Shannon Lay – ‘Geist’
Geist is the German word for spirit, something otherworldly, but it also means mind. Both descriptions fit the fourth studio album by Shannon Lay. The Los Angeles based artists creates mystical world on the record with stripped back melodies and poetic lyrics. Geist is a quiet album but a reassured one. Shannon Lay has built her distinct musical style over a decade of touring and making music. Now it sounds like she has arrived. The ten tracks on the LP fit into the gloomy folk style the artist claimed.
The composition of the opening track Rare to Wake reminds of something from a fantasy film. A poet with a guitar turns the minimal songs like A Thread to Find into perfect sculptures of folky melancholia. Throughout the album, Shannon Lay’s vocals take center stage. especially on Awaken and Allow, it sounds like the artist were singing into a cave or a church-like building, her angelic notes echoing in hollow space. “I must not fear what comes tomorrow and I must not dream of what was yesterday”, she sings. The songs are rooted in human experiences and connections, and sound relatable and like something from a fantasy movie at the same time. (Liv Toerkell)
Magdalena Bay – ‘Mercurial World’
So – you are a pop music maker, in a world of millions – without the budget of a mega-label to Kim Jong-Un you into the public consciousness, how to you even garner enough attention to show people you’re not like the rest? If you’re LA/Miami pop duo Magdalena Bay, you embark on an epic exercise in world building. They first uploaded a cover of Tears For Fears’ Head Over Heels onto YouTube in September 2016, along with a video that already had some of their stylistic markers – 90s internet aesthetics and goofy visuals. An awful lot of songs followed, each with a self-made video, as the band put in the hard yards to find their own identity and develop their sound. Along with some other treats, for the fans that wanted to follow them along the way – a website with its own click-yourself-happy adventures, and you can even watch them play video games, if, y’know, you like that kinda thing. And so now, with the arrival of their debut album, that world is complete – Mercurial World, a record where Magdalena Bay sound like a lot of things, but most of all Magdalena Bay.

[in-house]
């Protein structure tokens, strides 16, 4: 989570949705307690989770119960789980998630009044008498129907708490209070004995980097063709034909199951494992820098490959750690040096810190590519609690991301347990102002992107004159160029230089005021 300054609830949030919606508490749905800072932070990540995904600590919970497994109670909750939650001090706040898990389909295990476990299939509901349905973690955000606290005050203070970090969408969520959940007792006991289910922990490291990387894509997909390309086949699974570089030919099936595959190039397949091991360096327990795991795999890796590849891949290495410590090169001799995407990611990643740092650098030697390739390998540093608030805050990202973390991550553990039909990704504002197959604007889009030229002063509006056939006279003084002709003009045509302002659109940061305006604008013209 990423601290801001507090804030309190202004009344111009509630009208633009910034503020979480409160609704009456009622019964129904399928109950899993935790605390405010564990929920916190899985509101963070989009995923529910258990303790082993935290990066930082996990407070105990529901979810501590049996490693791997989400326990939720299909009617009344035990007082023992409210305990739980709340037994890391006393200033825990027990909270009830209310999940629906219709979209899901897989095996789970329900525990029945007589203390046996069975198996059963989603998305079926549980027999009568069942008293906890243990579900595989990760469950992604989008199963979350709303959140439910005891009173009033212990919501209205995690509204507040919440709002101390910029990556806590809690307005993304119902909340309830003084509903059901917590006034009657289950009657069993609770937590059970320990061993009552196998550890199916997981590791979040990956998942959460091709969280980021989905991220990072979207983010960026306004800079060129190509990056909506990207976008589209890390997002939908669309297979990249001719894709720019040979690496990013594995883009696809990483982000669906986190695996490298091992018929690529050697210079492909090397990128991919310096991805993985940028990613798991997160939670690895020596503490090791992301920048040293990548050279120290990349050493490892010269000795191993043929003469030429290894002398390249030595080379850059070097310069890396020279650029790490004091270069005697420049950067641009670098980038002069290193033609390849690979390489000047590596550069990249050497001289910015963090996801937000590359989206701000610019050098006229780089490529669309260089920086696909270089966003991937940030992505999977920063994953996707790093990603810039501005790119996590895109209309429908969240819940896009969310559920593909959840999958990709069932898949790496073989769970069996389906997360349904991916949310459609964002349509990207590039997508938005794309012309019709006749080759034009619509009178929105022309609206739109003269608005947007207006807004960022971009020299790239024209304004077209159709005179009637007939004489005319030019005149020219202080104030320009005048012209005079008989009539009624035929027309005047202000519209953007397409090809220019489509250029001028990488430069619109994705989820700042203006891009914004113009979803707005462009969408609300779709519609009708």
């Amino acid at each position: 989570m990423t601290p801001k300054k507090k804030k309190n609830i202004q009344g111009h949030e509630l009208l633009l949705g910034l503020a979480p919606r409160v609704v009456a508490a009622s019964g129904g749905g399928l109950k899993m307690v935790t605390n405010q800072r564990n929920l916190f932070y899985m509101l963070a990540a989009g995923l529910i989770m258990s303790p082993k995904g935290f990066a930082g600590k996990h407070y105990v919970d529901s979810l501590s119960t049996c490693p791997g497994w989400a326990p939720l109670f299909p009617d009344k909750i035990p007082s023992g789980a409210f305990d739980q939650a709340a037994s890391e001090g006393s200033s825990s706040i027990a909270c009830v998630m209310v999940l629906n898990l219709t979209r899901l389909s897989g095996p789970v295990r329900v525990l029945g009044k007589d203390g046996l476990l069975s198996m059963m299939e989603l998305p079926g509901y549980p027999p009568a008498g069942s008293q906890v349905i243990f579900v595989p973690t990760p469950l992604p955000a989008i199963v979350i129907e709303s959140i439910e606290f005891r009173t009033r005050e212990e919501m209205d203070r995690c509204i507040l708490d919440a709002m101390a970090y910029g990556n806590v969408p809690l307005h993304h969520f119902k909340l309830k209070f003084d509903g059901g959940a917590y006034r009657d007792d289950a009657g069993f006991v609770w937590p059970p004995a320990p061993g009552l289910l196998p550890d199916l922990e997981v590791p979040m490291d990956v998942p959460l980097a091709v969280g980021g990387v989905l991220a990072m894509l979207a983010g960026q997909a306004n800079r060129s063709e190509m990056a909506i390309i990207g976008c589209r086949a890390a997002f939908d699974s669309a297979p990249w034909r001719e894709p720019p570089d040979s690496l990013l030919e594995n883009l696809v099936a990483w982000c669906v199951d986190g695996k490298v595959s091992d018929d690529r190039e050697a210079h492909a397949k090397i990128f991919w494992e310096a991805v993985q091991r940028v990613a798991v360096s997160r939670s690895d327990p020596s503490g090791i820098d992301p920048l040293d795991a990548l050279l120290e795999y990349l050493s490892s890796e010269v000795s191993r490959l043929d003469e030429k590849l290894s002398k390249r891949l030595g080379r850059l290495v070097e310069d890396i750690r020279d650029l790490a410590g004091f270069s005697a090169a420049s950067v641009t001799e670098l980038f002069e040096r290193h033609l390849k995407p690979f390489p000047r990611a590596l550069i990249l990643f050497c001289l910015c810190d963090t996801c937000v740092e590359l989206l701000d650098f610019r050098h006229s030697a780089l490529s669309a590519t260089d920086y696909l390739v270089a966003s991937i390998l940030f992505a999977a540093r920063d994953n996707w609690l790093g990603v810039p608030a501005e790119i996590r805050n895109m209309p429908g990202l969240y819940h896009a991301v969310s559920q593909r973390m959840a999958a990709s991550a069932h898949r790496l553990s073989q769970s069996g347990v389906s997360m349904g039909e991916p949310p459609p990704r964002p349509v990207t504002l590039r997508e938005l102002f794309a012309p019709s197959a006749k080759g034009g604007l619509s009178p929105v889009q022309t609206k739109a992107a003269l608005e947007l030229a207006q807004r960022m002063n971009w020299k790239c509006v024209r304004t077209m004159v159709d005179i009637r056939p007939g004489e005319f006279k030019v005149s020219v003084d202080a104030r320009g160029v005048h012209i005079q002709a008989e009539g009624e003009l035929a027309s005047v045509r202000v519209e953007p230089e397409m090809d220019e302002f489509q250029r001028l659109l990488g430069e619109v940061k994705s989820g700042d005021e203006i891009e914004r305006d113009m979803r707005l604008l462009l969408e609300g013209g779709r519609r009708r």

The duo really are advocates for pop as a genre, for the idea that it can still be thrilling, smart, innovative and fun, and Mercurial World is their thesis statement. Basically, the entire album sounds great – every song is glossy, slick and bubbly, effortlessly dance-friendly, and Mica Tenenbaum’s vocals bring each of their personalities to life, whether shivery and apprehensive on Secrets (Your Fire), soulful and breathless on Prophecy or high-octane on Domino. Having worked on their vision so much, they draw the benefits of that completeness on the album – their songs can express fear and fun, sincerity and snickering, with total coherence. Once you’re in the mercurial world, it’s the prism through which everything they do makes sense. They’re two people standing in front of a world that’s fucking weird, most of the time, and so they’ve made their own in response. It’s kinda like walking though an old video game, where the charm of digital waterfalls and sparking, pixelated gemstones came with the feeling the creators really put their heart and soul into every one. That’s certainly true of Mercurial World, and it’s a world that it’s a joy to spend time in. (Austin Maloney)